Volunteer Management more ideas in the
Ultimate Ideas Newsletter
How to lead, recruit and retain more volunteers and members!
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It is better to know some of the questions than all of the answers.
Volunteer Recognition and Recruitment
Feed Back for the Future! 8 Ideas About Volunteer Exit Interviews
A volunteer is leaving your organization. The card is signed and the cake is ready for the farewell morning tea. But wait! Have you found out the answers to these questions? Do you know why this volunteer is leaving? Do you know what they really think about you, the organization and their volunteering experience? Do you really know if they are leaving with a smile or a frown? Do you know if they would have stayed if things had been different? Do you know their thoughts on how to improve the volunteering experience for others?
Rest assured you will be able to answer YES to all of these questions if you have a volunteer management system in place to collect feedback from your departing volunteers. Most feedback comes either in a written (e.g., a survey form) or verbal form (e.g., an interview). The best feedback systems provide the opportunity to combine both. Here are some ideas to make the exit interview process one of your best feedback tools.
Begin the process by requesting that your soon-to-depart volunteer completes an exit interview form. Be sure to explain that their input is very valuable and you welcome any information, suggestions and recommendations they are prepared to share about any aspect of their volunteering experience.
Explain to the volunteer that their comments on the form will be discussed with them if they would like to attend an exit interview. If the volunteer does not agree to an exit interview, you will still have their feedback in written form.
More Than A Chat
Having a standard form as the basis for your exit interview is a great medium for gathering information. It structures the interview for maximum feedback from the volunteer - both positive and negative. It means that you collect similar information from all departing volunteers so you can compare and see any emerging patterns. It allows the exit interviews to be undertaken by others but still remain consistent for all volunteers.
Quality Not Quantity
Remember that questions can be insightful or frightful! Always go for 'quality' objective questions rather than 'quantity' questions in all your forms and interviews. Facing a 10-page questionnaire and being 'grilled' in a 2 hour exit interview is daunting for any volunteer and counter-productive. Completing a 2-3 page questionnaire with insightful questions that are discussed in a short interview of 30 minutes to 1 hour is a totally different experience. It can provide invaluable information for future volunteer management, volunteer recruitment and volunteer recognition.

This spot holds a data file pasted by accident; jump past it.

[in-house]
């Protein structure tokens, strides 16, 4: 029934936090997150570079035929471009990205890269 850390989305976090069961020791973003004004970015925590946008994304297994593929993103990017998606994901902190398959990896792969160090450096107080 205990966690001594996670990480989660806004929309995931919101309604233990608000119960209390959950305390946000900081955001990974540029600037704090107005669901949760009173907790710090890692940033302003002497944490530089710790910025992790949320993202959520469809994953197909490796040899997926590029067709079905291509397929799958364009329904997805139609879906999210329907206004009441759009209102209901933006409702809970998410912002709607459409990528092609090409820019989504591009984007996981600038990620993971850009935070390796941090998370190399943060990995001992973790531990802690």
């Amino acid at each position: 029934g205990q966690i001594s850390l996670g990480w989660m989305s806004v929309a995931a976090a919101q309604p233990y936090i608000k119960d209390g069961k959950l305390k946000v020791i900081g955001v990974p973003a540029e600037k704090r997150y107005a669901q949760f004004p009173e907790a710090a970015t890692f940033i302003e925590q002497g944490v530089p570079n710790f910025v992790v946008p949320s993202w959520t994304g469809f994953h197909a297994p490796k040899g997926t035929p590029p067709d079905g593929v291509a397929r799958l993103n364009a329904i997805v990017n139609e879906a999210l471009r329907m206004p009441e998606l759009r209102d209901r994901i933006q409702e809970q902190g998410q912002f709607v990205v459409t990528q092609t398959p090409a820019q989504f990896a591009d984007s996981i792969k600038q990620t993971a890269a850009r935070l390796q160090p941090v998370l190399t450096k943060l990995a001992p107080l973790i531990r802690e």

What To Ask?
To make your questions really count - adapt and include some of the following questions in your exit interviews. What is your main reason for leaving? What in particular triggered your decision to leave? What were the most enjoyable and what the least enjoyable aspects of your volunteering role? If you could change your volunteering role what would you have wanted to change? Do you feel you received adequate support in your role? Do you feel you received adequate training in your role? What would you suggest needed to be improved to make the experience better for other volunteers in the future? Did any of our organization's policies and procedures make your volunteering role more difficult? What could I (or your immediate manager) do to improve my (their) volunteer management style? How do you really feel about this organization? Would you recommend others to volunteer for this organization?
Act On It!
If the exit interview form and/or face-to-face interview brings up issues that need addressing - do something about it! If this involves others it is important that you have the volunteer's signed permission on the exit interview form to act upon their comments and suggestions without identifying the volunteer.
Always finish the exit feedback process by thanking the volunteer for their input, thoughts and suggestions as part of your volunteer recognition. Remind them again of how valuable their contribution has been to the organization and how useful their feedback is to improving the volunteering experience for future of volunteers and volunteer recruitment.
But wait! If you really haven't got time to have volunteers complete exit interview surveys or conduct exit interviews, don't despair! In the next issue of our newsletter we'll give you some quick tips to make it all possible.
Still more great ideas on volunteer recruitment continued next page...
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